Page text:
Before You Register for the ACT or SAT

A majority of high school juniors will take at least one SAT or ACT this spring. There are some things you should know before you register. 

1. Deadlines

This Friday (Jan 6) is the regular deadline to register for the February 11 ACT. Of course, both ACT and College Board are ready to accept late registration fees from you. You want to register before the deadline to save money and secure a seat at the most convenient test center. 

Here are the spring deadlines:


  • Jan 6 —           deadline for the Feb 11 ACT
  • March 10 —    deadline for the April 15 ACT
  • May 5 —         deadline for the June 10 ACT


  • Feb 10 —         deadline for March 11 SAT
  • April 7 —         deadline for May 6 SAT
  • May 4 —         deadline for June 3 SAT

2. No Written Essays

Two years ago, College Board abandoned its optional written essay. The few schools that had asked for written essays stopped. But ACT continues to offer the “Full ACT with Writing.” 

Save your time and money. DO NOT register for the optional ACT essay. 

No colleges require it. The essay does not impact your ACT Composite score. The written essay will not help you get into college. (No, schools will not be impressed with your “effort” to pay for the essay and sit for 40 minutes after the exam to write it.)

3. Wait to Send Scores

When you register for your exam, you will be given the opportunity to send four score reports at no extra charge. Don’t. 

There are good reasons to wait. 

First, I would want to see how I did on the test before sending my scores. Next, many juniors haven’t finalized their college lists yet. Finally, probably the most significant reason, with so many schools adopting test optional policies, you might have a better chance of admission to some of your top schools if you don’t send any scores. 

If you wait to send scores, you maintain control over the information and make decisions when you have all the facts. 

4. Don’t Schedule a “Cold” Trial Run

Never. Take. The. Real. Test. For. Practice!

“But, it can’t hurt, right?” Wrong!

Both ACT and College Board see “too much score improvement” as a sign of potential cheating. Your lower test score from that trial run could put your improved “actual” score in jeopardy. Don’t risk it.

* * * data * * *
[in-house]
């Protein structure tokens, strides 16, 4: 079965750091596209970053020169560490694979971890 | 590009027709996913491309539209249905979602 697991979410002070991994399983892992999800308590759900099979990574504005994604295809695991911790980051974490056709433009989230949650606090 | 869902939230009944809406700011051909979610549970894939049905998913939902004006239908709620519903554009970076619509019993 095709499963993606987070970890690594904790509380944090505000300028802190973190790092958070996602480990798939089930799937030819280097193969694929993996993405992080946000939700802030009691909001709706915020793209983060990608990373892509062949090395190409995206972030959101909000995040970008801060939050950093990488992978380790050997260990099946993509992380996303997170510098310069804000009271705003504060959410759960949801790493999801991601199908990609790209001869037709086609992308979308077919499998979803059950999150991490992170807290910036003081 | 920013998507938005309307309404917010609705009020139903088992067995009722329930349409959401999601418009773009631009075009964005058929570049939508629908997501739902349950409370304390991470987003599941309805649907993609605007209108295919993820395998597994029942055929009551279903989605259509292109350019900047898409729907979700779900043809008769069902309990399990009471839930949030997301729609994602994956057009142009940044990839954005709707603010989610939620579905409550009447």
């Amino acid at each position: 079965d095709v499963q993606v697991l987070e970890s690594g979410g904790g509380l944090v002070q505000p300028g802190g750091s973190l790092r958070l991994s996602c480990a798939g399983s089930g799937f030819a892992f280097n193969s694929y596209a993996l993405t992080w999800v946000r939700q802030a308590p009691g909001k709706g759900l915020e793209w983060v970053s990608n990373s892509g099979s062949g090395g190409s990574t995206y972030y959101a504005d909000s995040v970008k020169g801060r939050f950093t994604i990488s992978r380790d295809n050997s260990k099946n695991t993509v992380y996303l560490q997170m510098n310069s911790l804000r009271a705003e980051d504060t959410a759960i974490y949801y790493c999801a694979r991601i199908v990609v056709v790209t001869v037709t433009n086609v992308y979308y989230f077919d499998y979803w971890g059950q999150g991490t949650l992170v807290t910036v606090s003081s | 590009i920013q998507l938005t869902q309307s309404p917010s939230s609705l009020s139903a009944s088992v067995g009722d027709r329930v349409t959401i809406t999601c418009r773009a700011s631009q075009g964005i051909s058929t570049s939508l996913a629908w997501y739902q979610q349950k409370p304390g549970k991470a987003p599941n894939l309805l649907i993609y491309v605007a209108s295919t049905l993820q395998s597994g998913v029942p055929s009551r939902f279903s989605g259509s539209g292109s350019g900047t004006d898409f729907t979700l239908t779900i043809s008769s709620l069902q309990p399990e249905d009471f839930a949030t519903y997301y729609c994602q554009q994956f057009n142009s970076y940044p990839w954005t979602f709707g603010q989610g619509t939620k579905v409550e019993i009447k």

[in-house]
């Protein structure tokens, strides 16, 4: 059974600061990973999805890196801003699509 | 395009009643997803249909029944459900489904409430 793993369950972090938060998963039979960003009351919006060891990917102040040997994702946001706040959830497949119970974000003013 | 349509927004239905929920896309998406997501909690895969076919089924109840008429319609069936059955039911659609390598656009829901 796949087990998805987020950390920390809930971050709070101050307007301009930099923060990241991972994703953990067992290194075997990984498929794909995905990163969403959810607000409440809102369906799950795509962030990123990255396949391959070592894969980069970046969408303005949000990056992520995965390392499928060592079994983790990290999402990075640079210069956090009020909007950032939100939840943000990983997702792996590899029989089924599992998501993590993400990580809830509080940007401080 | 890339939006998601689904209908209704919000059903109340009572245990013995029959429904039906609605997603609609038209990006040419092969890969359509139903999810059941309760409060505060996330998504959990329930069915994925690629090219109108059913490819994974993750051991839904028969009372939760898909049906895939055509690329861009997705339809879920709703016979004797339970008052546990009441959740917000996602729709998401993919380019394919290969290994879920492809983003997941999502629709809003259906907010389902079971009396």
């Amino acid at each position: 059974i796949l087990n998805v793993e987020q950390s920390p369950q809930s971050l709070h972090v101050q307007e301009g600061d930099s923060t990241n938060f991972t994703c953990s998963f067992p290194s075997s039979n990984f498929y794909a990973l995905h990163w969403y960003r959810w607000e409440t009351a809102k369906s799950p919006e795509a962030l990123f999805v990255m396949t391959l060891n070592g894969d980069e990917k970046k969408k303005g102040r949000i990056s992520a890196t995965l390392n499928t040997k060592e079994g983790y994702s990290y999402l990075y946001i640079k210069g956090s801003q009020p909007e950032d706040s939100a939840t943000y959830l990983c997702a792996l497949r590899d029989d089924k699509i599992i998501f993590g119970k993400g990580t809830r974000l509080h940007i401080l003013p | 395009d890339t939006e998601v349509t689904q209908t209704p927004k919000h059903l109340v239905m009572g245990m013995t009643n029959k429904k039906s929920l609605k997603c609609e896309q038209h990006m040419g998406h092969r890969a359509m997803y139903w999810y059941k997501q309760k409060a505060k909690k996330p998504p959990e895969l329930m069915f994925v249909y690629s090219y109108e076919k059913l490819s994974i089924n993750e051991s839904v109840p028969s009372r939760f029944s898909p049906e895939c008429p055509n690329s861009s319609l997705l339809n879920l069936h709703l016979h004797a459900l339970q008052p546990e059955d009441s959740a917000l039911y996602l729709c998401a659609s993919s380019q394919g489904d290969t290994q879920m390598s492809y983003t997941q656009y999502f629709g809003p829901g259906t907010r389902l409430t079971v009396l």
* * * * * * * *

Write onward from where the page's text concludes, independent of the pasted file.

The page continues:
You can find out more HERE or HERE.

The solution to this problem is to take a full-length practice test under timed conditions on your own. Tests can be printed from ACT and College Board sites and you can set aside time some Saturday morning to sit at your kitchen table or a study room at the public library to do your own practice test. (And you never have to worry about colleges seeing those scores!)

5. Get Your Own Calculator

It may not come as a surprise that you have to bring your own calculator to the ACT / SAT. But I find many students who assume calculators will be provided. 

I think the problem comes from the fact that most public schools in my area give the PSAT during the school day and allow juniors to use the classroom sets of calculators during the exam. Those calculators will not be made available when you take the SAT or ACT. 

Most students can take the same calculator they use for homework, but if they use their phone, an online program, or one of the prohibited models, you will want to get a basic calculator for test day. More about that HERE and HERE.

You can find the ACT approved calculators HERE and the SAT approved calculators HERE.

I wouldn’t invest in an expensive graphing calculator just to take the ACT or SAT, but I would get a decent scientific calculator which can be found for $10-$20 dollars at Target or your local drug store.

A Couple Last Tips

Make sure you save your login information. This is how you will access your results and send scores later. 

Feel free to skip the optional questions on the registration forms. (You don’t need to provide your full schedule, for example.) 

Double check that you have registered for the correct test center. A good way to do this and to confirm your registration is to go back into your account and look at your confirmation. 

Finally, if you have problems, you can message or call ACT or College Board. 

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